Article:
A. Go directly to Graduate school and obtain your masters in the area of teaching/education you want to teach (ie. Masters of Education, Masters of Teaching, Masters of Secondary English, Masters of Teaching in Secondary English, Masters of Teaching in Elementary, Masters of Special Education etc.). You may also opt to get a masters degree in the subject-are you wish to teach. However, while in graduate school you must obtain a masters degree in some variation of teaching/education. So you will have either a MAT (Masters of Teaching) or MED (Masters of Education). Most graduate schools have one of the two programs and offer a variation depending on the subject (ie. Masters of Teaching in Secondary English or Masters of Education in Secondary English). This option is ussually a fifth year pathway that allows you to student teach at a school while earning your masters degree.

B. You can apply to an Alternative Route to Certification (if you state has options/offers this). This would look like a program like TeachForAmerica, AmeriCorps TutorCorps, or other Teacher Residency Programs (ie. KIPP Teaching Fellows, MATCH Schools, or charter schools that offer Teacher Resident positions. Look up the options in your state or the options available if state is not a boundary for you. During the year or two-year commitment of these programs you would typically also have classes or being earning a masters degree. This option is for teachers who want to start working directly after they graduate college. Some programs lead to Certification in your state and others lead to BOTH Certification and a Masters Degree. The ARC programs lead to 90 day certifications, which then lead to Initial Educator Certification OR Resident Teacher Certification (ALL are pathways to FULL certification in your state).


  1. Regardless of which route you take you will need to take the certification exams in your state. MOST states, including CT (which is the information I know because it is my state) require the PRAXIS exams. You will need to research certification requirements within your own state for more information. However, while you are earning your masters (or after you have earned your bachelors) you will want to also prepare for and take the PRAXIS Core (which can be waived if your SAT/ACT scores are high enough) and the PRAXIS II which cannot be waived and MUST be passed for certification.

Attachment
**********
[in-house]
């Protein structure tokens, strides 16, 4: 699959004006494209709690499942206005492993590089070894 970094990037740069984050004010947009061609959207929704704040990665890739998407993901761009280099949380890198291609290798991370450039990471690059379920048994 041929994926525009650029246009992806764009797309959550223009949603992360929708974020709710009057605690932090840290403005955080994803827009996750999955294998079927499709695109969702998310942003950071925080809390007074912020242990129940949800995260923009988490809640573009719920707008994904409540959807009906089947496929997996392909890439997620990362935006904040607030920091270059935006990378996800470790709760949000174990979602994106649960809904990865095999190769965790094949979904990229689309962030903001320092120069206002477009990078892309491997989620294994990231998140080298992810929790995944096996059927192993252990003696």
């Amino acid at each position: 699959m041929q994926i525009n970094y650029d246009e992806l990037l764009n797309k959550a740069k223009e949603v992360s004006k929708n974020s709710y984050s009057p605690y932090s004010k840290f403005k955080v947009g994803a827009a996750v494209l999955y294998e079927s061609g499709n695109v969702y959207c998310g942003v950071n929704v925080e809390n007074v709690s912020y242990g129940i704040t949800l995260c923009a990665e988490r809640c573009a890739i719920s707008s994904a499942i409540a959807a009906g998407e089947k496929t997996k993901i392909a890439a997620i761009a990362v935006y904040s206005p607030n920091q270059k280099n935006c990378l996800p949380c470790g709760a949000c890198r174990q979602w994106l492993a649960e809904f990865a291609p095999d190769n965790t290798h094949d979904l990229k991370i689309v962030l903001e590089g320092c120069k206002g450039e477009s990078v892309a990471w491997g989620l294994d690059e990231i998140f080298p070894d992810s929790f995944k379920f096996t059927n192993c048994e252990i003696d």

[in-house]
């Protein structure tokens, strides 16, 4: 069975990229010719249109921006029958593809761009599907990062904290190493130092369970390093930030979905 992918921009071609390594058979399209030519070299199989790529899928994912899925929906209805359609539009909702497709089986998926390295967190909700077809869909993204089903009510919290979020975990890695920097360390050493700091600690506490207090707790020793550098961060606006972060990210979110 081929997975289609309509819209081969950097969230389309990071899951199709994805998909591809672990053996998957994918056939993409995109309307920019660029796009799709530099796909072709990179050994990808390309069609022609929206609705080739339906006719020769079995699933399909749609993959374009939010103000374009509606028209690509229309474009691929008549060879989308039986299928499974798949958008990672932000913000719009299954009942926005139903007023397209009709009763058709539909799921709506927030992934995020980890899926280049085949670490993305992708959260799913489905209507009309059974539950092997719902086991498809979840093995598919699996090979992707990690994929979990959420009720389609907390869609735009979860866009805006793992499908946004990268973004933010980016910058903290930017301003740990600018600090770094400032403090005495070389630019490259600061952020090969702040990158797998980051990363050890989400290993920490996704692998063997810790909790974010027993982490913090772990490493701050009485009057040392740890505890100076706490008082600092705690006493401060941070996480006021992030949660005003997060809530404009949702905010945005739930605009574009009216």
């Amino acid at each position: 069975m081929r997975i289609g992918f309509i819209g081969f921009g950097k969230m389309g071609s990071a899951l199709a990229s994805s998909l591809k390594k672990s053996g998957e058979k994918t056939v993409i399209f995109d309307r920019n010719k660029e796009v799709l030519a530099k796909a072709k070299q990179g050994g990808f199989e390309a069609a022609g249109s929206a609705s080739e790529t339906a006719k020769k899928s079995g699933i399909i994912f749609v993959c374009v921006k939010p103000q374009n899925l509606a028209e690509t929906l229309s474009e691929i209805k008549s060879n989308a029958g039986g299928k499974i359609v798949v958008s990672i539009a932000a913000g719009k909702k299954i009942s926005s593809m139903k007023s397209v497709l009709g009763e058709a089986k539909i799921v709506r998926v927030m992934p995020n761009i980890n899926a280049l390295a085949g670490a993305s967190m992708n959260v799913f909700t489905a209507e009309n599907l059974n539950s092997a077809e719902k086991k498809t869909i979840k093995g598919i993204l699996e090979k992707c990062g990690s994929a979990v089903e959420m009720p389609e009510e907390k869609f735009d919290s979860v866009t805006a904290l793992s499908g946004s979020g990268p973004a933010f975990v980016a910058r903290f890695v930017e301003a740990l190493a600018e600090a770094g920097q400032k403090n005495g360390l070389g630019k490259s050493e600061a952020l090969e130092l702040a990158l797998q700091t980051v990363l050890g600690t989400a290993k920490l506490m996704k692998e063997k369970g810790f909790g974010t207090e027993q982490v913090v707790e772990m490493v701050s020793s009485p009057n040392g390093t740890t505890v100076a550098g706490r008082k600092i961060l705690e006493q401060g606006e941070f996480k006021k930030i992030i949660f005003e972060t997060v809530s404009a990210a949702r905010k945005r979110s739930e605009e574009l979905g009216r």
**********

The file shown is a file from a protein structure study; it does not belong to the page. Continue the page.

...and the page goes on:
2. Once you have obtained your Bachelors degree AND Masters degree AND Passed your state certification exams AND done some form of students teaching (whether that is during college or in a residency program) you can then:
  3. Go to your state board of education website and complete your certification information.
  4. Then, you can APPLY as a LEAD teacher in the area you are certified.

MOST pathways take 4-6 years. You will be able to start your first year of teaching as a lead teacher generally in year 5 or 6.

This professional recommends the following next steps:

  • Earn a bachelors degree in the subject area you would like to teach in AND or a bachelors in Education.
  • Decide if you want to do a teaching Residency program like Teach For America or if you would like to go straight to graduate school to earn your masters degree.
  • Apply to Graduate schools and Teaching Residency programs. During your senior year of college.
  • Begin your first year of grad school or teaching residency.
  • Earn your Masters degree in Education or Teaching, in the area you would like to teach in.